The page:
Sample code for external program w/ EAP?

McCann, Brian bmccann at
Fri Jan 28 19:34:59 CET 2011

First, that was enlightening because I think you hit on my (possible) confusion of "authenticate" versus "authorize".  From my understanding, "authenticate" says 'user X' with 'password Y' is real.  It will fail if the username or password is wrong.  Authorize says 'user X' has permission to access 'resource Z'.  Authorize happens after authenticate, and doesn't care about passwords/proof of just knows you are 'user X'.

Now, here's my exact problem and explain "why" I need to authenticate (not authorize) in my external program (vs ntlm_auth, the users file, ldap, sql, etc).  I have an XMLRPC-like server that is accessed over https, and takes a hash of the username and a hash of the password, and will return output granting or denying the user.  Since freeradius doesn't know how to talk to the XMLRPC server, I need my external helper.


-----Original Message-----
From: at [ at] On Behalf Of Alan DeKok
Sent: Friday, January 28, 2011 11:44 AM
To: FreeRadius users mailing list
Subject: Re: Sample code for external program w/ EAP?

McCann, Brian wrote:
> Hi all.  I hate to be a pest…but I cannot find anything really on what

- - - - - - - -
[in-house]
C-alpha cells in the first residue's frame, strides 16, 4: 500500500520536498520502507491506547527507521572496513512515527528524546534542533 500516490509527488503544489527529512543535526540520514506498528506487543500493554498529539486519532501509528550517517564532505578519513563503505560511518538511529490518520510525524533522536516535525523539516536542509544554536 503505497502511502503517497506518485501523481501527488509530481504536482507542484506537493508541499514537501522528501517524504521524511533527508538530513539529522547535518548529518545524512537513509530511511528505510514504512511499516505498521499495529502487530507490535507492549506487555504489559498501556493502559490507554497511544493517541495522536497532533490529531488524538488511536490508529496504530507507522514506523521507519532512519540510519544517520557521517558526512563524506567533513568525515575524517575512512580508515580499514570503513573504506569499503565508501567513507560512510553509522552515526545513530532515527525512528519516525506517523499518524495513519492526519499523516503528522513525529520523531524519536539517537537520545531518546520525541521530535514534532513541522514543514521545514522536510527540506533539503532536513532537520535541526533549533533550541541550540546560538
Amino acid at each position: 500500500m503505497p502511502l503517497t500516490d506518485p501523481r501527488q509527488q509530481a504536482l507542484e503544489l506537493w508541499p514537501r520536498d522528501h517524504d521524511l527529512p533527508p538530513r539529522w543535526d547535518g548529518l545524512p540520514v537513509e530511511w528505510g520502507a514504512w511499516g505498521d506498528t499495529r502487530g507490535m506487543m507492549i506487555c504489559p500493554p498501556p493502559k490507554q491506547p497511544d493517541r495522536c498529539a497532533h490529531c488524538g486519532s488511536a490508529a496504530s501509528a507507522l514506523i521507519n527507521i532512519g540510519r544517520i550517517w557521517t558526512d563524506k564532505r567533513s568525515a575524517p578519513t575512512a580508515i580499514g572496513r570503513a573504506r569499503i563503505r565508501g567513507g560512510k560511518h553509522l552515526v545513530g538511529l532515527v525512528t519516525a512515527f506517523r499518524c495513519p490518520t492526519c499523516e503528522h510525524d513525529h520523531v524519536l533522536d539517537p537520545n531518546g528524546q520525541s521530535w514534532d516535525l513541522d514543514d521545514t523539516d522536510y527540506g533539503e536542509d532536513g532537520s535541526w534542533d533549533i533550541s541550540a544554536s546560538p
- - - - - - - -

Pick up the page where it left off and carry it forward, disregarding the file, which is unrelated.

> I’m trying to do.

  You're trying to have another program authenticate the user.  This
means setting up that program as being responsible for the authentication.

> I’m trying to use a Python program as an “external authenticator”, so I
> can check various things with the username and password in my already
> existing authentication schemes.  I thought this would be easy…I was
> wrong.  Through some trial and error, I’ve determined that the Python
> app needs to return “Cleartext-Password” with “some value”…that value is
> unclear to me since I’ve returned anything and it takes it.

  No.  If it's returning a Cleartext-Password, then you are *not* using
the program as the authenticator.

> My question to everyone is this: Is there an example program, in Python
> or perl, that is complete and works somewhere?  Everything I’ve seen
> just says things like “your code here”, and never specifies what the
> returns need to be formatted like and/or include for EAP.  I had been
> assuming that I just simply had to return a simple “OK” or “FAIL”, but
> that’s clearly not right.

  It's right *if* you're running the Python module in the "authenticate"
section.  This usually means forcing Auth-Type, which is one of the few
times where doing that is useful.

  My $0.02, however, is to say that this is a bad idea.  You're nearly
always better off letting the authentication server do the authentication.

  Alan DeKok.
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